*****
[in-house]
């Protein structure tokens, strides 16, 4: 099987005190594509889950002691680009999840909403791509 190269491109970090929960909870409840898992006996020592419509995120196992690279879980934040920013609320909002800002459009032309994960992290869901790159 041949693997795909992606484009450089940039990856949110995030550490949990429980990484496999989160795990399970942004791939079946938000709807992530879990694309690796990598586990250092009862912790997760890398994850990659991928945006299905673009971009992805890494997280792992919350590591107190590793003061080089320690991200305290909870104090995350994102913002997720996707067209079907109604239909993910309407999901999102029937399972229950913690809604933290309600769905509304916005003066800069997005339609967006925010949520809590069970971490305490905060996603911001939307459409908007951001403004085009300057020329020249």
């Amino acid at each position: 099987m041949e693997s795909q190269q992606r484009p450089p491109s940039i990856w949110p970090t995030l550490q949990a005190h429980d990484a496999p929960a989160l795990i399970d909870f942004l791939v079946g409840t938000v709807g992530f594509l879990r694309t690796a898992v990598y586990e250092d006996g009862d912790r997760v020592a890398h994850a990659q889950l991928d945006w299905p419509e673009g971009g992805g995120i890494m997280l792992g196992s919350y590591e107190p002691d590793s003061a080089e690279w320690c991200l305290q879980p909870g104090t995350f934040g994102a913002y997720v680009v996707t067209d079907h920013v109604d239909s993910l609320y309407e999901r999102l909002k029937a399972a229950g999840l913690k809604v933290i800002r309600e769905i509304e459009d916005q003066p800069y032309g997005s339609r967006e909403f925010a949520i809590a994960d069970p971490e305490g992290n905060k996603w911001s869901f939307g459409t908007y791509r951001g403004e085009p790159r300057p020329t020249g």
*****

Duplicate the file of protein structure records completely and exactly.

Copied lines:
[in-house]
């Protein structure tokens, strides 16, 4: 099987005190594509889950002691680009999840909403791509 190269491109970090929960909870409840898992006996020592419509995120196992690279879980934040920013609320909002800002459009032309994960992290869901790159 041949693997795909992606484009450089940039990856949110995030550490949990429980990484496999989160795990399970942004791939079946938000709807992530879990694309690796990598586990250092009862912790997760890398994850990659991928945006299905673009971009992805890494997280792992919350590591107190590793003061080089320690991200305290909870104090995350994102913002997720996707067209079907109604239909993910309407999901999102029937399972229950913690809604933290309600769905509304916005003066800069997005339609967006925010949520809590069970971490305490905060996603911001939307459409908007951001403004085009300057020329020249």
């Amino acid at each position: 099987m041949e693997s795909q190269q992606r484009p450089p491109s940039i990856w949110p970090t995030l550490q949990a005190h429980d990484a496999p929960a989160l795990i399970d909870f942004l791939v079946g409840t938000v709807g992530f594509l879990r694309t690796a898992v990598y586990e250092d006996g009862d912790r997760v020592a890398h994850a990659q889950l991928d945006w299905p419509e673009g971009g992805g995120i890494m997280l792992g196992s919350y590591e107190p002691d590793s003061a080089e690279w320690c991200l305290q879980p909870g104090t995350f934040g994102a913002y997720v680009v996707t067209d079907h920013v109604d239909s993910l609320y309407e999901r999102l909002k029937a399972a229950g999840l913690k809604v933290i800002r309600e769905i509304e459009d916005q003066p800069y032309g997005s339609r967006e909403f925010a949520i809590a994960d069970p971490e305490g992290n905060k996603w911001s869901f939307g459409t908007y791509r951001g403004e085009p790159r300057p020329t020249g």